Thursday, May 30, 2013

Day 7: Danielle Fortin

Day 7 With Danielle
Thursday May 30, 2013.

Today started off as one of the roughest days (teaching wise). Our first (science) lesson was central around atoms, neutrons, protons, and the different states of matter. The first two groups we taught went great! The kids were responsive and participated as much as they could, though they didn't seem to know much about our lesson plan. It was so rewarding to see the students learn something new. In the past it seemed that the students knew more about the topics we introduced then we did. This time, it was the other way around.

While most of the students didn't know all about chemical reactions and how particles react in the different states of matter, they (again) surprised us with how much they already knew. The students never cease to impress us with their understanding of scientific definitions. Their ability to recite definitions of atoms, protons, neutrons, and electrons was striking at such a young age.

After crazily acting out how the molecules and particles of the different states of matter react with one another we introduced to the students to static electricity. They were highly amused by the balloons we brought to class. I think us teachers, however, were more amused watching the students try and create static on their bald/shaved head. Most of the balloons were popped on the short hair of the students. It was fun to watch how excited they were over the static electricity they created. With the balloons they were able to “magically” pick up pieces of paper.

After the balloon activity, we moved onto bubbles! As an amateur photographer I quickly took the opportunity to capture as any pictures of the students as possible. I got some really good shots that I can’t wait to share.

Our third group however, was the most disappointing. Throughout our entire lesson the students seemed to just stare back at us with blank expressions. It was so difficult in getting the students to respond and participate in our discussion. This made one of the most educational-lasting impressions on me. I secretly vowed to myself to not be that student that just sits and stares at the teacher- when I return to Lasell.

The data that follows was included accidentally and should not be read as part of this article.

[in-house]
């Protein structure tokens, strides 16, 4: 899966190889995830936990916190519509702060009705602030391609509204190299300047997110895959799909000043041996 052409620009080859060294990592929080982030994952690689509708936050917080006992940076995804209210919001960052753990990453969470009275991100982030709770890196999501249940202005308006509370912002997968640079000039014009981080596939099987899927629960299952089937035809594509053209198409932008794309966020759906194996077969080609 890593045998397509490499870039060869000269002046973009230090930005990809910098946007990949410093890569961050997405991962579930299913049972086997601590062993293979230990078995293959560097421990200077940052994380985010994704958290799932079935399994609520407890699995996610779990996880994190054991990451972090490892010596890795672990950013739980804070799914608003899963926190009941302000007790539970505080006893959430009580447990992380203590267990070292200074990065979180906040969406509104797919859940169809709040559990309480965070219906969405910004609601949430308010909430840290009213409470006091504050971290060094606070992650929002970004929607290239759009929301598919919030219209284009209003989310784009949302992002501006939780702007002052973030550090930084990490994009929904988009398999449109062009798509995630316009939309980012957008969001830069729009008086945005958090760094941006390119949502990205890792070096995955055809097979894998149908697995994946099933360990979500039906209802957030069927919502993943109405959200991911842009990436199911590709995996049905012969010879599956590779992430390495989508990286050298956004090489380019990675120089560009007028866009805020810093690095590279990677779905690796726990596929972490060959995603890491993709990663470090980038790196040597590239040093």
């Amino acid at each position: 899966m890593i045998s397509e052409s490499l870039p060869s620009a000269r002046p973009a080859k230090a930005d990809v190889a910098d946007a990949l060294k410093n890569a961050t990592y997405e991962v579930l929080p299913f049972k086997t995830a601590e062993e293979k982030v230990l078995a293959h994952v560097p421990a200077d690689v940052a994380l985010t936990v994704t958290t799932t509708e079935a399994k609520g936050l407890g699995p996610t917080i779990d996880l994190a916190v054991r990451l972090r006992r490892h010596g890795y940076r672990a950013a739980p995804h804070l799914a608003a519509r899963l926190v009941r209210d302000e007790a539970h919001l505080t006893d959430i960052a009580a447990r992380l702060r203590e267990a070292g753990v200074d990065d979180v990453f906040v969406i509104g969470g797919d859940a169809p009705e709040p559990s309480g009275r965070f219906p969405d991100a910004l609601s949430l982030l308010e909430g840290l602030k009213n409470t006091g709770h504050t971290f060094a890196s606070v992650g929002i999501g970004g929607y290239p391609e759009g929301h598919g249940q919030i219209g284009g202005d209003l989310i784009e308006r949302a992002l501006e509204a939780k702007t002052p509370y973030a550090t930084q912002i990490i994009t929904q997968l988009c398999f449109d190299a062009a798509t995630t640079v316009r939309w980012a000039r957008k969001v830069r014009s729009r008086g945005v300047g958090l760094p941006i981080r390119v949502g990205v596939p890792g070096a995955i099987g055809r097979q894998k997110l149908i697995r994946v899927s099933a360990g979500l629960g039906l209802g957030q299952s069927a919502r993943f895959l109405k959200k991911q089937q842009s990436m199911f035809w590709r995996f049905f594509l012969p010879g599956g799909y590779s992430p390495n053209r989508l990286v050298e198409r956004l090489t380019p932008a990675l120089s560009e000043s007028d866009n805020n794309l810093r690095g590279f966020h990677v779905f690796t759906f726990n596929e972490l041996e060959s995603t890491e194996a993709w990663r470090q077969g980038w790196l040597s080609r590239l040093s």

The second session of the day went way better than the first. We split into smaller groups, and discussed the human body. Using the diagrams and miniature versions of the body donated to Arlington, we had a very good afternoon! The students (again) surprisingly knew a lot about the human body, the brain, and the heart. We also were again, able to teach them new concepts and facts that they were sure to remember forever.

Just like every other day, on my journey home to the guest house, I was able to see the exact reason why I love not only this country but this village. I made friends with students walking down the streets of Bumwalakani. We asked each other questions, and they taught me many words in their language. I love how friendly the people are here. They are so willingly to say hi and wave back to every one of our greetings of, “Molembe.” I’m going to miss the friendliness and willingness to communicate with all of us Americans.

I can’t believe today was our last full day of teaching at the Bulobi school. It seems like we just started to get to know all of the students. I wish we had 10 more days with them, to teach them, inspire them, and hear their stories. Every day I spend here I fall more and more in love with the people, the surroundings, the language, the food, and the overall experience.

Do we have to leave??? 

1 comment:

  1. I know the children of Uganda will value this experience almost as much as this team of Lasell students will.